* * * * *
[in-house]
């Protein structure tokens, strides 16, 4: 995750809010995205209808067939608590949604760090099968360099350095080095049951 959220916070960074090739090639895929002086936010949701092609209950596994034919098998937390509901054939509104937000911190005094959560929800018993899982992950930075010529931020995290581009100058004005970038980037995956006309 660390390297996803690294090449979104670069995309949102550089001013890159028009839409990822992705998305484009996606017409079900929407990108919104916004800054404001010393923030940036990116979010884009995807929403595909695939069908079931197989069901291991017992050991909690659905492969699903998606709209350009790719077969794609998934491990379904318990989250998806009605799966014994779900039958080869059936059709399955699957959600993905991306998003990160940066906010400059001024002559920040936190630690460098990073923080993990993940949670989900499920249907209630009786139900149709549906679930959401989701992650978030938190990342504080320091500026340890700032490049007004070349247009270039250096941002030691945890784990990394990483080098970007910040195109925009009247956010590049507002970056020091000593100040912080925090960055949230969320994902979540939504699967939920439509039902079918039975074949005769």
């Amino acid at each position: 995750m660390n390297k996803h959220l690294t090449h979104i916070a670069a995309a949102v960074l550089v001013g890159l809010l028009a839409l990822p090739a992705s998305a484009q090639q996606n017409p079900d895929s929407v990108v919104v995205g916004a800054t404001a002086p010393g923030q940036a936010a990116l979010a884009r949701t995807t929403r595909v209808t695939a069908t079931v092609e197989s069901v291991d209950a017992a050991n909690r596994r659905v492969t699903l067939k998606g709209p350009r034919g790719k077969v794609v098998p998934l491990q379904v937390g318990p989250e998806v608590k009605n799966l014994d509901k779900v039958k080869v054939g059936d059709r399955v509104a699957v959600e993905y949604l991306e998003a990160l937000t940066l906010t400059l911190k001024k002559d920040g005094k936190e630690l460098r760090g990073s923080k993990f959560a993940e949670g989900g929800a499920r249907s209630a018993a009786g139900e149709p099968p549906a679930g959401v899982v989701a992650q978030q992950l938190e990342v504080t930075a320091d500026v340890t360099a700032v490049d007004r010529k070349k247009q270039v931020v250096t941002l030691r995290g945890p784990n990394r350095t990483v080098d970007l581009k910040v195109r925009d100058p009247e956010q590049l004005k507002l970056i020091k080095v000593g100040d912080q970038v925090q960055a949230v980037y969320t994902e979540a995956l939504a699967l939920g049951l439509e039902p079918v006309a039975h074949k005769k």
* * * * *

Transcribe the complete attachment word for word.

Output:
[in-house]
């Protein structure tokens, strides 16, 4: 995750809010995205209808067939608590949604760090099968360099350095080095049951 959220916070960074090739090639895929002086936010949701092609209950596994034919098998937390509901054939509104937000911190005094959560929800018993899982992950930075010529931020995290581009100058004005970038980037995956006309 660390390297996803690294090449979104670069995309949102550089001013890159028009839409990822992705998305484009996606017409079900929407990108919104916004800054404001010393923030940036990116979010884009995807929403595909695939069908079931197989069901291991017992050991909690659905492969699903998606709209350009790719077969794609998934491990379904318990989250998806009605799966014994779900039958080869059936059709399955699957959600993905991306998003990160940066906010400059001024002559920040936190630690460098990073923080993990993940949670989900499920249907209630009786139900149709549906679930959401989701992650978030938190990342504080320091500026340890700032490049007004070349247009270039250096941002030691945890784990990394990483080098970007910040195109925009009247956010590049507002970056020091000593100040912080925090960055949230969320994902979540939504699967939920439509039902079918039975074949005769």
């Amino acid at each position: 995750m660390n390297k996803h959220l690294t090449h979104i916070a670069a995309a949102v960074l550089v001013g890159l809010l028009a839409l990822p090739a992705s998305a484009q090639q996606n017409p079900d895929s929407v990108v919104v995205g916004a800054t404001a002086p010393g923030q940036a936010a990116l979010a884009r949701t995807t929403r595909v209808t695939a069908t079931v092609e197989s069901v291991d209950a017992a050991n909690r596994r659905v492969t699903l067939k998606g709209p350009r034919g790719k077969v794609v098998p998934l491990q379904v937390g318990p989250e998806v608590k009605n799966l014994d509901k779900v039958k080869v054939g059936d059709r399955v509104a699957v959600e993905y949604l991306e998003a990160l937000t940066l906010t400059l911190k001024k002559d920040g005094k936190e630690l460098r760090g990073s923080k993990f959560a993940e949670g989900g929800a499920r249907s209630a018993a009786g139900e149709p099968p549906a679930g959401v899982v989701a992650q978030q992950l938190e990342v504080t930075a320091d500026v340890t360099a700032v490049d007004r010529k070349k247009q270039v931020v250096t941002l030691r995290g945890p784990n990394r350095t990483v080098d970007l581009k910040v195109r925009d100058p009247e956010q590049l004005k507002l970056i020091k080095v000593g100040d912080q970038v925090q960055a949230v980037y969320t994902e979540a995956l939504a699967l939920g049951l439509e039902p079918v006309a039975h074949k005769k």